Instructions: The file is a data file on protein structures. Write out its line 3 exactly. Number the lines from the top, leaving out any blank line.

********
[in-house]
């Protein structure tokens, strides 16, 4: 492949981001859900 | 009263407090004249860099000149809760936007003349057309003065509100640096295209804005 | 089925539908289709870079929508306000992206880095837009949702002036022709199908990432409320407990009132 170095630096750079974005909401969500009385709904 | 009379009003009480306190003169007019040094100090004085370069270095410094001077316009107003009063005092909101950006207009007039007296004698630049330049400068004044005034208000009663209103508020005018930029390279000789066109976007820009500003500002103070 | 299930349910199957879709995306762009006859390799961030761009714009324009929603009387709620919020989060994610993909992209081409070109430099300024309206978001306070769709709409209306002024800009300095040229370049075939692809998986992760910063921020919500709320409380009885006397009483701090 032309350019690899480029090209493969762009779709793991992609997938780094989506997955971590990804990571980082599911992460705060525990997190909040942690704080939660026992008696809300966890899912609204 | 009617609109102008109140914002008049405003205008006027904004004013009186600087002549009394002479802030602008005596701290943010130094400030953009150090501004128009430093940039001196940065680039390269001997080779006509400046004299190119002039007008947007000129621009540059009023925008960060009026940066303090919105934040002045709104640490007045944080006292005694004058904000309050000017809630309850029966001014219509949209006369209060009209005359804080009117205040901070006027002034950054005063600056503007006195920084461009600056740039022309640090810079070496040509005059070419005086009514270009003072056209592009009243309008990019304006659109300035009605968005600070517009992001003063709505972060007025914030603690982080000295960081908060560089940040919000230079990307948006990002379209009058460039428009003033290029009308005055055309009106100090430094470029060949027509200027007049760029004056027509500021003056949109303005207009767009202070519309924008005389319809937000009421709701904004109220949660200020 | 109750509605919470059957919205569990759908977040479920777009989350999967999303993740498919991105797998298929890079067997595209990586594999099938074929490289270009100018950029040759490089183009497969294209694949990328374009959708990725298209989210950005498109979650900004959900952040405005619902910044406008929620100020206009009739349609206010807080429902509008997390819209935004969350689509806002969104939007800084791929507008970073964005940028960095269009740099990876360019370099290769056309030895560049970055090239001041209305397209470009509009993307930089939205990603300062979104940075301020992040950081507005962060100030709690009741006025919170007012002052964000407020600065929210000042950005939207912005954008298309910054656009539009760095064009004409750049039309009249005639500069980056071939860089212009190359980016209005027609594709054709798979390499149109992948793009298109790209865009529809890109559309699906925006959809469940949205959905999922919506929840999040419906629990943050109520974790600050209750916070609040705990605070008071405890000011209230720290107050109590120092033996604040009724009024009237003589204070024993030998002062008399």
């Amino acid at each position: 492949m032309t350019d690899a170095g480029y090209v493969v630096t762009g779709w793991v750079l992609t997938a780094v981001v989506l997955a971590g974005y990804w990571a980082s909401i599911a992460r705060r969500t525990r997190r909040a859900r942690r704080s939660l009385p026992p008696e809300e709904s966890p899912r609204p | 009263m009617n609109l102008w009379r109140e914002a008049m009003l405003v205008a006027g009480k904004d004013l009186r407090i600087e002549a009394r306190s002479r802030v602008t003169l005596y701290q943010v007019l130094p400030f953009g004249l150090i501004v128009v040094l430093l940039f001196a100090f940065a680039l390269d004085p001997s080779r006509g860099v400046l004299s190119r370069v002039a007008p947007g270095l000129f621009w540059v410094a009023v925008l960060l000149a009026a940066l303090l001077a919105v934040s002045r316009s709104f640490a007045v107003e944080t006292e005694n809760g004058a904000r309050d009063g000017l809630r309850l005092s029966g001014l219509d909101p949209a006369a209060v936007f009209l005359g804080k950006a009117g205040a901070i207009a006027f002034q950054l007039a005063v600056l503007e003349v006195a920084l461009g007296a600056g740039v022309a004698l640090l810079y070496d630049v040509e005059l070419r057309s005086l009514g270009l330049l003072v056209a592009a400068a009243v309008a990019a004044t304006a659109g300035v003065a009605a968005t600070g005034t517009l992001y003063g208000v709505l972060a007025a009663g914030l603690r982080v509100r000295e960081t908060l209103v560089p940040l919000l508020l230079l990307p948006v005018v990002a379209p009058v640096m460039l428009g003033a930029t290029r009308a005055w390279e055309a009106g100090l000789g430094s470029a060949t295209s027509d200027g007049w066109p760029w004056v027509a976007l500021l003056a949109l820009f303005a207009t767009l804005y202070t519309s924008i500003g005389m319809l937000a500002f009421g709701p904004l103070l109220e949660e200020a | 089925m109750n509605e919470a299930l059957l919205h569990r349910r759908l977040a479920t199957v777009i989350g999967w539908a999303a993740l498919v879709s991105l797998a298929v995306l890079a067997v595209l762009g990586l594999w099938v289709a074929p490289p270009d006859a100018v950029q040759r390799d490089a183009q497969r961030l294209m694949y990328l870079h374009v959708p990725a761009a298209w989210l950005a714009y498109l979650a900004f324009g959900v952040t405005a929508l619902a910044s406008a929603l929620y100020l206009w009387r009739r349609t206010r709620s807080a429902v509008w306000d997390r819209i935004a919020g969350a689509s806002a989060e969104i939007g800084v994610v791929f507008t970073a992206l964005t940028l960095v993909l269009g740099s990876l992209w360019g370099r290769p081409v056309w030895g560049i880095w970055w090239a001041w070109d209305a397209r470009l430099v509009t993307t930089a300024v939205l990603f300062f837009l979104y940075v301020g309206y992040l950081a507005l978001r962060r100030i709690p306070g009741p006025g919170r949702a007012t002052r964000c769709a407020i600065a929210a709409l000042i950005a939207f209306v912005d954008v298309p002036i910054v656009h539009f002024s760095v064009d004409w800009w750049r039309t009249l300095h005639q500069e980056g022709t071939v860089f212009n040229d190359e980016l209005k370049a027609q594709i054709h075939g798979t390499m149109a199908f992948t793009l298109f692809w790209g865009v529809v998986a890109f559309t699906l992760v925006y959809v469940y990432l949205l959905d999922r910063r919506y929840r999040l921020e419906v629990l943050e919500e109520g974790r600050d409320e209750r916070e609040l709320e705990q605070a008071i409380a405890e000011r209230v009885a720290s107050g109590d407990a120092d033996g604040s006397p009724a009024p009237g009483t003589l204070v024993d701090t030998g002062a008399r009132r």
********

């Amino acid at each position: 492949m032309t350019d690899a170095g480029y090209v493969v630096t762009g779709w793991v750079l992609t997938a780094v981001v989506l997955a971590g974005y990804w990571a980082s909401i599911a992460r705060r969500t525990r997190r909040a859900r942690r704080s939660l009385p026992p008696e809300e709904s966890p899912r609204p | 009263m009617n609109l102008w009379r109140e914002a008049m009003l405003v205008a006027g009480k904004d004013l009186r407090i600087e002549a009394r306190s002479r802030v602008t003169l005596y701290q943010v007019l130094p400030f953009g004249l150090i501004v128009v040094l430093l940039f001196a100090f940065a680039l390269d004085p001997s080779r006509g860099v400046l004299s190119r370069v002039a007008p947007g270095l000129f621009w540059v410094a009023v925008l960060l000149a009026a940066l303090l001077a919105v934040s002045r316009s709104f640490a007045v107003e944080t006292e005694n809760g004058a904000r309050d009063g000017l809630r309850l005092s029966g001014l219509d909101p949209a006369a209060v936007f009209l005359g804080k950006a009117g205040a901070i207009a006027f002034q950054l007039a005063v600056l503007e003349v006195a920084l461009g007296a600056g740039v022309a004698l640090l810079y070496d630049v040509e005059l070419r057309s005086l009514g270009l330049l003072v056209a592009a400068a009243v309008a990019a004044t304006a659109g300035v003065a009605a968005t600070g005034t517009l992001y003063g208000v709505l972060a007025a009663g914030l603690r982080v509100r000295e960081t908060l209103v560089p940040l919000l508020l230079l990307p948006v005018v990002a379209p009058v640096m460039l428009g003033a930029t290029r009308a005055w390279e055309a009106g100090l000789g430094s470029a060949t295209s027509d200027g007049w066109p760029w004056v027509a976007l500021l003056a949109l820009f303005a207009t767009l804005y202070t519309s924008i500003g005389m319809l937000a500002f009421g709701p904004l103070l109220e949660e200020a | 089925m109750n509605e919470a299930l059957l919205h569990r349910r759908l977040a479920t199957v777009i989350g999967w539908a999303a993740l498919v879709s991105l797998a298929v995306l890079a067997v595209l762009g990586l594999w099938v289709a074929p490289p270009d006859a100018v950029q040759r390799d490089a183009q497969r961030l294209m694949y990328l870079h374009v959708p990725a761009a298209w989210l950005a714009y498109l979650a900004f324009g959900v952040t405005a929508l619902a910044s406008a929603l929620y100020l206009w009387r009739r349609t206010r709620s807080a429902v509008w306000d997390r819209i935004a919020g969350a689509s806002a989060e969104i939007g800084v994610v791929f507008t970073a992206l964005t940028l960095v993909l269009g740099s990876l992209w360019g370099r290769p081409v056309w030895g560049i880095w970055w090239a001041w070109d209305a397209r470009l430099v509009t993307t930089a300024v939205l990603f300062f837009l979104y940075v301020g309206y992040l950081a507005l978001r962060r100030i709690p306070g009741p006025g919170r949702a007012t002052r964000c769709a407020i600065a929210a709409l000042i950005a939207f209306v912005d954008v298309p002036i910054v656009h539009f002024s760095v064009d004409w800009w750049r039309t009249l300095h005639q500069e980056g022709t071939v860089f212009n040229d190359e980016l209005k370049a027609q594709i054709h075939g798979t390499m149109a199908f992948t793009l298109f692809w790209g865009v529809v998986a890109f559309t699906l992760v925006y959809v469940y990432l949205l959905d999922r910063r919506y929840r999040l921020e419906v629990l943050e919500e109520g974790r600050d409320e209750r916070e609040l709320e705990q605070a008071i409380a405890e000011r209230v009885a720290s107050g109590d407990a120092d033996g604040s006397p009724a009024p009237g009483t003589l204070v024993d701090t030998g002062a008399r009132r």